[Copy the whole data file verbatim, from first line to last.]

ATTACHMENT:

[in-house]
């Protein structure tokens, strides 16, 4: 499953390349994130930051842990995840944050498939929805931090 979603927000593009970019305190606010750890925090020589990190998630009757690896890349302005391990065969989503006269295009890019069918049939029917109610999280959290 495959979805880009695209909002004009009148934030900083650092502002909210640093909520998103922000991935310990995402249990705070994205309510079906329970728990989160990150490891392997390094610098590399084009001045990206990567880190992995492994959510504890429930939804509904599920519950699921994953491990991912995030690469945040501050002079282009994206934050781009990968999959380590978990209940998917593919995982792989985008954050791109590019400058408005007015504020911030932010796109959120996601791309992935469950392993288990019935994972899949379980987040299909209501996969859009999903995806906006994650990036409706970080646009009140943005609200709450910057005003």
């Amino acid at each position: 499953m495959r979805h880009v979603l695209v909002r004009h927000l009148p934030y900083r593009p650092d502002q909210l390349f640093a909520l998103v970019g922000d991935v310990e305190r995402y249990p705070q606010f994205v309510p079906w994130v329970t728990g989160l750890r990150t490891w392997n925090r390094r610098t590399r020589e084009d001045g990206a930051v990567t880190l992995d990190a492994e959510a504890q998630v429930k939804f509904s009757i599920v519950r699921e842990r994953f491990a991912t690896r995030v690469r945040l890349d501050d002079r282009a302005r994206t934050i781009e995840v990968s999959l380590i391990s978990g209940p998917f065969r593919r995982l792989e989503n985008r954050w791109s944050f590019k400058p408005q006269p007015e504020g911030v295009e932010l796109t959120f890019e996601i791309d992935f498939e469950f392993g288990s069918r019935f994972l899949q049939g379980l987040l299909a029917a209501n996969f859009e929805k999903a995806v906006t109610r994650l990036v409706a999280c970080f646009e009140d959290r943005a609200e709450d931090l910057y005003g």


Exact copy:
[in-house]
């Protein structure tokens, strides 16, 4: 499953390349994130930051842990995840944050498939929805931090 979603927000593009970019305190606010750890925090020589990190998630009757690896890349302005391990065969989503006269295009890019069918049939029917109610999280959290 495959979805880009695209909002004009009148934030900083650092502002909210640093909520998103922000991935310990995402249990705070994205309510079906329970728990989160990150490891392997390094610098590399084009001045990206990567880190992995492994959510504890429930939804509904599920519950699921994953491990991912995030690469945040501050002079282009994206934050781009990968999959380590978990209940998917593919995982792989985008954050791109590019400058408005007015504020911030932010796109959120996601791309992935469950392993288990019935994972899949379980987040299909209501996969859009999903995806906006994650990036409706970080646009009140943005609200709450910057005003």
């Amino acid at each position: 499953m495959r979805h880009v979603l695209v909002r004009h927000l009148p934030y900083r593009p650092d502002q909210l390349f640093a909520l998103v970019g922000d991935v310990e305190r995402y249990p705070q606010f994205v309510p079906w994130v329970t728990g989160l750890r990150t490891w392997n925090r390094r610098t590399r020589e084009d001045g990206a930051v990567t880190l992995d990190a492994e959510a504890q998630v429930k939804f509904s009757i599920v519950r699921e842990r994953f491990a991912t690896r995030v690469r945040l890349d501050d002079r282009a302005r994206t934050i781009e995840v990968s999959l380590i391990s978990g209940p998917f065969r593919r995982l792989e989503n985008r954050w791109s944050f590019k400058p408005q006269p007015e504020g911030v295009e932010l796109t959120f890019e996601i791309d992935f498939e469950f392993g288990s069918r019935f994972l899949q049939g379980l987040l299909a029917a209501n996969f859009e929805k999903a995806v906006t109610r994650l990036v409706a999280c970080f646009e009140d959290r943005a609200e709450d931090l910057y005003g």